What’s needed to halt threats to rural land rights in Cameroon

News, 9 September 2020
A new briefing explores the gap between statuary and customary land tenure systems in Cameroon, and suggests ways to advance land reform so that the rights of all are protected.
Woman cutting weeds in forest.

Rural and indigenous communities in Cameroon hold customary land rights, but these can clash with the country's laws (Photo: UN Women/Ryan Brown via FlickrCC BY-NC-ND 2.0)

Land tenure insecurity is a problem across rural Cameroon. Rural and indigenous communities enjoy customary land tenure rights, but these are barely recognised by Cameroon’s legislation. 

This misalignment between statuary and customary land rights has caused clashes between communities and companies, putting at risk the livelihoods, food security and the cultural survival of rural people.

Since the 1980s, organisations have aimed to address the issue of land rights by trialling a series of initiatives, but none has achieved sustainable solutions.

A new briefing produced by IIED, the Centre pour l’Environment et le Dévelopment (CED) and the Réssau de Lutte contre la Faim (RELUFA) evaluates these initiatives and suggests ways to advance the land reform process. The document has been produced in both English and French

The publication highlights that threats to rural land happen due to the law’s failure to recognise pre-colonial land rights, the lack of effective local governance accountability, and other factors such as population growth or the scarcity of arable land, which increase competition between land holders.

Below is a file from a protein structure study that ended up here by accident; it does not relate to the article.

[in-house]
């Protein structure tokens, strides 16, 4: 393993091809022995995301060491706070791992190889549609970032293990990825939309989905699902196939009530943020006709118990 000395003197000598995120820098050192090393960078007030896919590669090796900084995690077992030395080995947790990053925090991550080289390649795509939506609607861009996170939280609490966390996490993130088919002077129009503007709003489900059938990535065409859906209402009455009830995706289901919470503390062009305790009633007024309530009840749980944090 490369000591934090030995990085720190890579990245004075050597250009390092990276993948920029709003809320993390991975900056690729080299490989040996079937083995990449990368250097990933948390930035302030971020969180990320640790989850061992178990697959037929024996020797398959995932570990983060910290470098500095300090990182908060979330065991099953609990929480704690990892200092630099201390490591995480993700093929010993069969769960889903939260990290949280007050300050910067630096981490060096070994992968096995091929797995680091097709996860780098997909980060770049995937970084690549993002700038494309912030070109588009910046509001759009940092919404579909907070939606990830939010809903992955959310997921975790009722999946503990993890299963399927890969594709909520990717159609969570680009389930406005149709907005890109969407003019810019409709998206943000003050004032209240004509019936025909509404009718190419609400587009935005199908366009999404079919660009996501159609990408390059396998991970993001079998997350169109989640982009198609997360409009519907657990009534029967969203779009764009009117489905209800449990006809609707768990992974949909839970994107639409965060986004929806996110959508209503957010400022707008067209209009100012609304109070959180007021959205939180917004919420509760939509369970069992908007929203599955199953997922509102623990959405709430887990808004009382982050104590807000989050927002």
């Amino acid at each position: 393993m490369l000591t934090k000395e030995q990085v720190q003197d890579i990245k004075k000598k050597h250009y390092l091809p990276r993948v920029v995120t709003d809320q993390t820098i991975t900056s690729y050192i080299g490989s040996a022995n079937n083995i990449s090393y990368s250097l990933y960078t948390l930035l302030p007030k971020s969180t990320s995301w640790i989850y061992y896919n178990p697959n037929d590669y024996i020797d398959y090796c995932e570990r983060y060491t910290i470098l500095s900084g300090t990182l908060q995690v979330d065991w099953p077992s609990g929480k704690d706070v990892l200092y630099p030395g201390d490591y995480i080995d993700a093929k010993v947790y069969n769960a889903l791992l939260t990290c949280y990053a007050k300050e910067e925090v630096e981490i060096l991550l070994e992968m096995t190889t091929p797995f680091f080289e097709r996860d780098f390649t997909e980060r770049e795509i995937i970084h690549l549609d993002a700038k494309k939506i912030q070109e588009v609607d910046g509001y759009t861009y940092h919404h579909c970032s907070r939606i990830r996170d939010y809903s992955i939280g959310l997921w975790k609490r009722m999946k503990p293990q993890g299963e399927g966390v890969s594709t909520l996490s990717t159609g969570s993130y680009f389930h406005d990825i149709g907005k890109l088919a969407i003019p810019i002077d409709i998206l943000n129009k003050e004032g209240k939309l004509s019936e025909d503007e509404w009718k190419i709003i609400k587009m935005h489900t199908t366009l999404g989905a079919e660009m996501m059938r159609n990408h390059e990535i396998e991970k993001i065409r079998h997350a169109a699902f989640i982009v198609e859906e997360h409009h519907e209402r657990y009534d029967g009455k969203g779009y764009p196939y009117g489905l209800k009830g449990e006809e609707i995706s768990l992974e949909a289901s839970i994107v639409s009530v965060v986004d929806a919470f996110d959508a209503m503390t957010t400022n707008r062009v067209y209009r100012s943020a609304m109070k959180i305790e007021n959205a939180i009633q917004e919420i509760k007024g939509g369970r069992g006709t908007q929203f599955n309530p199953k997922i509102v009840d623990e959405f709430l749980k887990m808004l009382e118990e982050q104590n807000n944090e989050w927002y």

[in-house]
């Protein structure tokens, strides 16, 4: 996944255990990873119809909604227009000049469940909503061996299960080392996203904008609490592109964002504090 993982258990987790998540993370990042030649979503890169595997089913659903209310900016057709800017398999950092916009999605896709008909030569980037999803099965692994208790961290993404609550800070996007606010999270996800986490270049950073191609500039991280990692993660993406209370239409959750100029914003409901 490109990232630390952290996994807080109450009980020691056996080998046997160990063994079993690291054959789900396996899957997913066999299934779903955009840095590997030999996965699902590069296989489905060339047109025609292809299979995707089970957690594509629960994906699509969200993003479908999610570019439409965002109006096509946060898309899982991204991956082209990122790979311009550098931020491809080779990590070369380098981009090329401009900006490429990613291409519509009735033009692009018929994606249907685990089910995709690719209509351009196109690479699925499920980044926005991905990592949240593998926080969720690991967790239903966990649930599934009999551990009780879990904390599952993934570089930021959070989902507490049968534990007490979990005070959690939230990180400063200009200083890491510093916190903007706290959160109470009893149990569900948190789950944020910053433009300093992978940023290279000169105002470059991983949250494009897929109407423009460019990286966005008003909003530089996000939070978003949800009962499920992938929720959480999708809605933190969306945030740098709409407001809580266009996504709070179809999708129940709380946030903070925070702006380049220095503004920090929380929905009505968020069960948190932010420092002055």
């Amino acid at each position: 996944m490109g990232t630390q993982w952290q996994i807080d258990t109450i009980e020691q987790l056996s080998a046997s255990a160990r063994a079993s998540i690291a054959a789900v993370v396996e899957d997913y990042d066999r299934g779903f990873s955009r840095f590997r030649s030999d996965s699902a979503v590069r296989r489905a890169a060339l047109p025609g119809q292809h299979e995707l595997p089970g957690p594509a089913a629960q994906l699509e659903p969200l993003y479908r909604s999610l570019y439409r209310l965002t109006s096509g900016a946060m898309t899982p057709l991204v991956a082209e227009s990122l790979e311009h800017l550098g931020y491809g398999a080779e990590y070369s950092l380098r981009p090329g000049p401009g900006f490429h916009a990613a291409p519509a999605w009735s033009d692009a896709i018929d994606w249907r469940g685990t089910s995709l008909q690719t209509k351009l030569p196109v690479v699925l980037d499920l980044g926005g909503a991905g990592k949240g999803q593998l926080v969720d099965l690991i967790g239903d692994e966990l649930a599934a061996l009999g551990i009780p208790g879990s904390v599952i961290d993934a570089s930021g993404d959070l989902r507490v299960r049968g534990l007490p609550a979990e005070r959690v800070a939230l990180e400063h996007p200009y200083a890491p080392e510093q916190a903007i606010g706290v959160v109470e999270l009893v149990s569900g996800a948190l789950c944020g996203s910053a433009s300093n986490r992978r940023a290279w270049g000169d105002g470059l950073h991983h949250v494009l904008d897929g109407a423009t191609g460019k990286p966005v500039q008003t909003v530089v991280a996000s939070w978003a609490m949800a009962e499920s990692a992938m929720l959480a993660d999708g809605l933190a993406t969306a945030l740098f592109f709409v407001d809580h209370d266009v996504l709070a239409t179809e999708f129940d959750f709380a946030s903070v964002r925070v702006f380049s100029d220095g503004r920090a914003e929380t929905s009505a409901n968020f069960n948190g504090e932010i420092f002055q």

Authors Sandrine Kouba, Amaelle Seigneret and IIED’s Emilie Beauchamp and Brendan Schwartz discuss the failures of existing approaches to securing improved land rights for all communities in Cameroon, including the formalisation of individual land rights, the use of dialogue platforms to clarify rules and the establishment of community forests.

In order to enhance rural land tenure security effectively, the authors outline a series of points for policymakers. Cameroon’s law reform should:

  • Recognise land tenure rights, such as customary and collective land ownership
  • Better support and regulate the behaviour of traditional authorities
  • Create platforms that promote dialogue among land users and tenure holders to resolve land use conflict, and
  • Harmonise legal provisions found across the land and sectoral natural resource laws.

This briefing has been produced as part of the 'LandCam: securing land and resource rights and improving governance in Cameroon' project

Contact

Brendan Schwartz (brendan.schwartz@iied.org), senior researcher in IIED’s Natural Resources research group

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